Charles Dickens

"No, Sairey Gamp," says she, "you best of hard-working and industrious creeturs as ever was underpaid at any price, which underpaid you are, quite diff'rent. Harris had it done afore marriage at ten and six," she says, "and wore it faithful next his heart "till the colour run, when the money was declined to be give back, and no arrangement could be come to. But he never said it was a angel's, Sairey, wotever he might have thought." If Mrs Harris's husband was here now,' said Mrs Gamp, looking round, and chuckling as she dropped a general curtsey, 'he'd speak out plain, he would, and his dear wife would be the last to blame him! For if ever a woman lived as know'd not wot it was to form a wish to pizon them as had good looks, and had no reagion give her by the best of husbands, Mrs Harris is that ev'nly dispogician!'

With these words the worthy woman, who appeared to have dropped in to take tea as a delicate little attention, rather than to have any engagement on the premises in an official capacity, crossed to Mr Chuffey, who was seated in the same corner as of old, and shook him by the shoulder.

'Rouge yourself, and look up! Come!' said Mrs Gamp. 'Here's company, Mr Chuffey.'

'I am sorry for it,' cried the old man, looking humbly round the room. 'I know I'm in the way. I ask pardon, but I've nowhere else to go to. Where is she?'

Merry went to him.

'Ah!' said the old man, patting her on the check. 'Here she is. Here she is! She's never hard on poor old Chuffey. Poor old Chuff!'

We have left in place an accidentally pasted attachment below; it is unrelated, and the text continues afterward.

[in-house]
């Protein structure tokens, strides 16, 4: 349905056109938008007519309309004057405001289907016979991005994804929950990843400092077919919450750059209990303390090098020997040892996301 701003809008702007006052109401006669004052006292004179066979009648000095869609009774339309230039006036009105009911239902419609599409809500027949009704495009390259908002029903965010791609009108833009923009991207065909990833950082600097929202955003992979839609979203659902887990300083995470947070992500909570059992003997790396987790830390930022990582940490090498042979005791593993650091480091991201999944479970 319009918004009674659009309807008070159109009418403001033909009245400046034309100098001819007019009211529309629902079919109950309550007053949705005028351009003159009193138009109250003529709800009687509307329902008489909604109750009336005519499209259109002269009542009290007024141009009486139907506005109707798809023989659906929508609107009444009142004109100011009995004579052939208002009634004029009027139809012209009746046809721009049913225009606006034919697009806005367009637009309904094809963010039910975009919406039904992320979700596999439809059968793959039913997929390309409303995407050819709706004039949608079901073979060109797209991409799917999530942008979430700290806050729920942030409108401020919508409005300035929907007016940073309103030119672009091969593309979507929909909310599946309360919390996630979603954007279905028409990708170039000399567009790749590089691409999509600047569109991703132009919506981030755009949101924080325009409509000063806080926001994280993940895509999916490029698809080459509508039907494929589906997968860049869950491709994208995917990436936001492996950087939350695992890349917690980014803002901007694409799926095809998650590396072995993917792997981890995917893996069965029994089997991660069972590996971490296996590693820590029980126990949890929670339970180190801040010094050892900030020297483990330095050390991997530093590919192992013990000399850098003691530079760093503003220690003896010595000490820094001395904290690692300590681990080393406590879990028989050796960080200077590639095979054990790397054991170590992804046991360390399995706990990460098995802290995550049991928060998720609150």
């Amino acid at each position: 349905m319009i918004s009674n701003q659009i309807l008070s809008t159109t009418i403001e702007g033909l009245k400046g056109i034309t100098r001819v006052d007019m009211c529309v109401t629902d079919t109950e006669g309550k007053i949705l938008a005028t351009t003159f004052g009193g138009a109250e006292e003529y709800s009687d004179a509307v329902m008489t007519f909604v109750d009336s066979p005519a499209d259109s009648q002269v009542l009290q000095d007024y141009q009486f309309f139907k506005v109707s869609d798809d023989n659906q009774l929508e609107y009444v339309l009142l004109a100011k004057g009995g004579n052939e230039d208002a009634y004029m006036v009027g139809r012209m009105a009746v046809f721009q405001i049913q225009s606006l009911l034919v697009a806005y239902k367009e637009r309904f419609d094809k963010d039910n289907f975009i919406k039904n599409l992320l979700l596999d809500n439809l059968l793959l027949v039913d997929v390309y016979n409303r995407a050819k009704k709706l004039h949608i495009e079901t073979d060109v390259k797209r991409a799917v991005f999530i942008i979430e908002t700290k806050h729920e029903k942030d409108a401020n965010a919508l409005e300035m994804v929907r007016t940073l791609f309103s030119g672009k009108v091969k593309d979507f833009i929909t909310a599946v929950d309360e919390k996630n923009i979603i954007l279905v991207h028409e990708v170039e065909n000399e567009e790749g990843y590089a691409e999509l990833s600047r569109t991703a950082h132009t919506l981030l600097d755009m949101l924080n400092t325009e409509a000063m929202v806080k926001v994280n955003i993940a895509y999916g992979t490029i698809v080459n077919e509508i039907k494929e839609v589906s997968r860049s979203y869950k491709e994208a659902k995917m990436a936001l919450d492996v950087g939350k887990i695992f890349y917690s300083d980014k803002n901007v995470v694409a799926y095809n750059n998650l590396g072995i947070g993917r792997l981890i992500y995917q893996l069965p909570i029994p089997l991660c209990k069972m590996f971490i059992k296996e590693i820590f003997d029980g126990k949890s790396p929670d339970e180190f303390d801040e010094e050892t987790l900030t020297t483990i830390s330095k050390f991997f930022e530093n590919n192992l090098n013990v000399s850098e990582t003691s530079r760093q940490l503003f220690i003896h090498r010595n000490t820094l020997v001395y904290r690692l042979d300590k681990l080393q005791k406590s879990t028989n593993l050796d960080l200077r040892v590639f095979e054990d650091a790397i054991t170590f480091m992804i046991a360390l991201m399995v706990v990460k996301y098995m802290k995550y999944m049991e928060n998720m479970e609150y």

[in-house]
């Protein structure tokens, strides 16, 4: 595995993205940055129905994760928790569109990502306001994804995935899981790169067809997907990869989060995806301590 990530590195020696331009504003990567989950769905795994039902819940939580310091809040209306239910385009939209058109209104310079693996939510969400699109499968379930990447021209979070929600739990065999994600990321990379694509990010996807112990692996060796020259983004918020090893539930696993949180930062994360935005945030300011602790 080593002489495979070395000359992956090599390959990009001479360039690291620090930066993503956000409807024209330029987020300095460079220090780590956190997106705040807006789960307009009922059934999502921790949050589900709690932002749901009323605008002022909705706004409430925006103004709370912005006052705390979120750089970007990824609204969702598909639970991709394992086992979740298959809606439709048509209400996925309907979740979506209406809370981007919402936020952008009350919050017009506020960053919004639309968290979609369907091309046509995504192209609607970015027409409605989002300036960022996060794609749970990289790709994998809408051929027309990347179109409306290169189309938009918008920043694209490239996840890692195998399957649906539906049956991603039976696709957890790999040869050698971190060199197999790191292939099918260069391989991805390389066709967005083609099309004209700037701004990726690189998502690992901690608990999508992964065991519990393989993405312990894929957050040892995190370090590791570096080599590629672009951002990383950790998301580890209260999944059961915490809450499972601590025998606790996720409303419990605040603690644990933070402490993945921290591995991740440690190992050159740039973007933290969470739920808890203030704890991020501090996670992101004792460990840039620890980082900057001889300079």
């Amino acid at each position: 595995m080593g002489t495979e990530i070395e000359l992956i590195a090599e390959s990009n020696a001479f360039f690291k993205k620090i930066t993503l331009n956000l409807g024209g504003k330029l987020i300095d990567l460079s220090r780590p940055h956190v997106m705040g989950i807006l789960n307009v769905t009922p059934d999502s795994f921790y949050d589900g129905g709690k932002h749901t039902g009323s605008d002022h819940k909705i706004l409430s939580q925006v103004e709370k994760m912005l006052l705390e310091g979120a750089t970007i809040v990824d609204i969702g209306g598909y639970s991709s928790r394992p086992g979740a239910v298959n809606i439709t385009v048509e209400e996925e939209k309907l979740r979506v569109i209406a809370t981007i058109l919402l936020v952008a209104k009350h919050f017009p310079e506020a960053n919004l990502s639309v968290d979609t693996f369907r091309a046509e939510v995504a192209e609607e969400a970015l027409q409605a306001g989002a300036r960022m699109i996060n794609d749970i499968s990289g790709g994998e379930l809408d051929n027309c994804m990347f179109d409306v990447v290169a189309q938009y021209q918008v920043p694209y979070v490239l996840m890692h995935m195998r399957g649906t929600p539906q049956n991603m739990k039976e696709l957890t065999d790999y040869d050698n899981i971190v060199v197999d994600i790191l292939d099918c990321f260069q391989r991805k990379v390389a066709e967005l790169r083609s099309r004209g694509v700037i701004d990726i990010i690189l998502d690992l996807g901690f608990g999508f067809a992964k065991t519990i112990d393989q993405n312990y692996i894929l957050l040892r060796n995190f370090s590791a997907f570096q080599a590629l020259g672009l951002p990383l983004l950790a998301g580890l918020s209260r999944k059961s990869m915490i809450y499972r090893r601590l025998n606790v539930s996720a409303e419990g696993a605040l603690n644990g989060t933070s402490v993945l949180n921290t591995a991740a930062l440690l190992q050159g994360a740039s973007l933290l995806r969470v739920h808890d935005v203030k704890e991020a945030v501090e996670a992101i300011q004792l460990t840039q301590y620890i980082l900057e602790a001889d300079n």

As she took her seat upon a low chair by the old man's side, and put herself within the reach of his hand, she looked up once at Tom. It was a sad look that she cast upon him, though there was a faint smile trembling on her face. It was a speaking look, and Tom knew what it said. 'You see how misery has changed me. I can feel for a dependant NOW, and set some value on his attachment.'

'Aye, aye!' cried Chuffey in a soothing tone. 'Aye, aye, aye! Never mind him. It's hard to hear, but never mind him. He'll die one day. There are three hundred and sixty-five days in the year--three hundred and sixty-six in leap year--and he may die on any one of 'em.'

'You're a wearing old soul, and that's the sacred truth,' said Mrs Gamp, contemplating him from a little distance with anything but favour, as he continued to mutter to himself. 'It's a pity that you don't know wot you say, for you'd tire your own patience out if you did, and fret yourself into a happy releage for all as knows you.'

'His son,' murmured the old man, lifting up his hand. 'His son!'

'Well, I'm sure!' said Mrs Gamp, 'you're a-settlin' of it, Mr Chuffey. To your satigefaction, sir, I hope. But I wouldn't lay a new pincushion on it myself, sir, though you ARE so well informed. Drat the old creetur, he's a-layin' down the law tolerable confident, too! A deal he knows of sons! or darters either! Suppose you was to favour us with some remarks on twins, sir, WOULD you be so good!'

The bitter and indignant sarcasm which Mrs Gamp conveyed into these taunts was altogether lost on the unconscious Chuffey, who appeared to be as little cognizant of their delivery as of his having given Mrs Gamp offence. But that high-minded woman being sensitively alive to any invasion of her professional province, and imagining that Mr Chuffey had given utterance to some prediction on the subject of sons, which ought to have emanated in the first instance from herself as the only lawful authority, or which should at least have been on no account proclaimed without her sanction and concurrence, was not so easily appeased. She continued to sidle at Mr Chuffey with looks of sharp hostility, and to defy him with many other ironical remarks, uttered in that low key which commonly denotes suppressed indignation; until the entrance of the teaboard, and a request from Mrs Jonas that she would make tea at a side-table for the party that had unexpectedly assembled, restored her to herself. She smiled again, and entered on her ministration with her own particular urbanity.